This is one year and 31 batches later. The top picture is just minutes after I cleaned the kettle after etching and peeling the tape. Bottom was from like 15 minutes ago. I can't see any fading, and there's never been a problem with corrosion, but I do clean it after every single brew, on brew day. Hot oxiclean followed by a quick light scrubbing with barkeeper's friend. Kind of an alkaline then acid cleaning regimen that should clear organic and inorganic residue to allow successful passivation. Don't mind the scratches, I was misinformed that I should use a green scrubby to clean it every time. I've since switched to a blue scrubby and using light pressure.

I just want to say again, thanks itsgus! This has been the most helpful and useful equipment improvement I've done.

1 YEAR AGO:
vrkl1jm.jpg


TODAY:
XXN5Lfi.jpg
 

vance

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This is one year and 31 batches later. The top picture is just minutes after I cleaned the kettle after etching and peeling the tape. Bottom was from like 15 minutes ago. I can't see any fading, and there's never been a problem with corrosion, but I do clean it after every single brew, on brew day. Hot oxiclean followed by a quick light scrubbing with barkeeper's friend. Kind of an alkaline then acid cleaning regimen that should clear organic and inorganic residue to allow successful passivation. Don't mind the scratches, I was misinformed that I should use a green scrubby to clean it every time. I've since switched to a blue scrubby and using light pressure.

I just want to say again, thanks itsgus! This has been the most helpful and useful equipment improvement I've done.

1 YEAR AGO:
vrkl1jm.jpg


TODAY:
XXN5Lfi.jpg

How did you get those to look so clear? I've been trying to do my kettle but my marks aren't very clear and good looking.
 

NatureOfTheYeast

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How did you get those to look so clear? I've been trying to do my kettle but my marks aren't very clear and good looking.

I think the most important thing is that you start with a totally clean kettle free from any kind of oils, including skin oils. If you used your bare fingers to put down any masking, use rubbing alcohol to clean your masked off areas. I used nitrile gloves, but I still wiped the kettle with alcohol in case there was any glue residue. Fingerprints and smudges will lead to blotchy etching.

My setup:

-My power source was a 9v 100mA "wall wart" from an unknown source, likely a broken guitar pedal (I have a few of those). Clipped the connector off and exposed about a half inch of bare wire from both wires. Some people use 9v batteries but I couldn't get it to work on my test pieces even with a fresh battery. I think you can buy these "wall warts" at walmart or radio shack or places like that. 9v seems to be the magic voltage number for the best result.

-I always kept the ground taped to the kettle within 4 inches of where I was working, most of the time it was less than an inch away from my current etching spot. I used blue painter's tape, just because it's what I was already using to mask off the hash marks. [I'd advise against using electrical tape as it tends to leave this demonic residue behind that resists even the most powerful solvents. I always end up having to use brake cleaner to get that nasty residue off, and I'd be hesitant to use that in my kettle. That might just be the crappy el tape I have on hand though.]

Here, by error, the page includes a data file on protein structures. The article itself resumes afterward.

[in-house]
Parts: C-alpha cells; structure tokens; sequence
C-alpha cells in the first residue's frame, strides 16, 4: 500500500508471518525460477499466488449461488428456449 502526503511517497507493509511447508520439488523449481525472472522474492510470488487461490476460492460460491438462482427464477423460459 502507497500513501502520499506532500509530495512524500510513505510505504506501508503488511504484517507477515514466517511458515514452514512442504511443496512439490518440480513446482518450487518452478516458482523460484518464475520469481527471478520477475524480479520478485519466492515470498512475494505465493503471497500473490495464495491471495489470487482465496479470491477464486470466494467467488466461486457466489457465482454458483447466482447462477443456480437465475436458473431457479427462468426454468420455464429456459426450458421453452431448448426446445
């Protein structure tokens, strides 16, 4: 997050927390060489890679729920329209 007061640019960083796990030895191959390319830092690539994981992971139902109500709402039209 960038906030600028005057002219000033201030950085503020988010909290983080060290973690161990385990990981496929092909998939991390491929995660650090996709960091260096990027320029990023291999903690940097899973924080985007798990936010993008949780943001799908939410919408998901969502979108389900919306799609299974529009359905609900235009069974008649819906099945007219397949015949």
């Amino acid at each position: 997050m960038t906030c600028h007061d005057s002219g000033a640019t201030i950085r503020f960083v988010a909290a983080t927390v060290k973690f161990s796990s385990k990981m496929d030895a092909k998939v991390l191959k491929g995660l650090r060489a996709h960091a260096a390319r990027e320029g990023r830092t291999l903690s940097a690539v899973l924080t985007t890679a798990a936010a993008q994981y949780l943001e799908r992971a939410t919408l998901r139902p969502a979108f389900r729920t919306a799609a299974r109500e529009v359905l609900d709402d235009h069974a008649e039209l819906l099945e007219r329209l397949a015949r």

-I wrapped the other wire around the head of a q-tip tightly and fully saturated the q-tip with the vinegar/salt solution. As for the solution I used you'll have to forgive me since it's been over a year and I don't remember exactly. I do seem to recall using a lot of salt in the solution. Like, there were still granules sitting on the bottom of the Dixie cup I used to mix it in. I think having a supersaturated "brine" solution is the key to this whole operation. What we're doing here is basic electroplating. You're depositing metal from the wall of the kettle onto the wire that you have wrapped around the q-tip, leaving a rough surface behind on the stainless. Lots of electrolyte - in our case sodium chloride, salt - is necessary.

-Go over the etch a lot. I went back and forth over the same hash mark many times, and I moved the q-tip slowly. I had a dry paper towel in the other hand to wipe away the etching solution frequently to check the color/intensity. I dipped into the solution often, you want that q-tip to be really wet with the solution. When it's bubbling near the end of the q-tip and the wire wrapped around the q-tip starts getting dull brown/black, you know it's working.


Hope that helps! Good luck and report back if it worked or if you need more help and I'll do what I can to assist. :mug:
 

vance

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I think the most important thing is that you start with a totally clean kettle free from any kind of oils, including skin oils. If you used your bare fingers to put down any masking, use rubbing alcohol to clean your masked off areas. I used nitrile gloves, but I still wiped the kettle with alcohol in case there was any glue residue. Fingerprints and smudges will lead to blotchy etching.

My setup: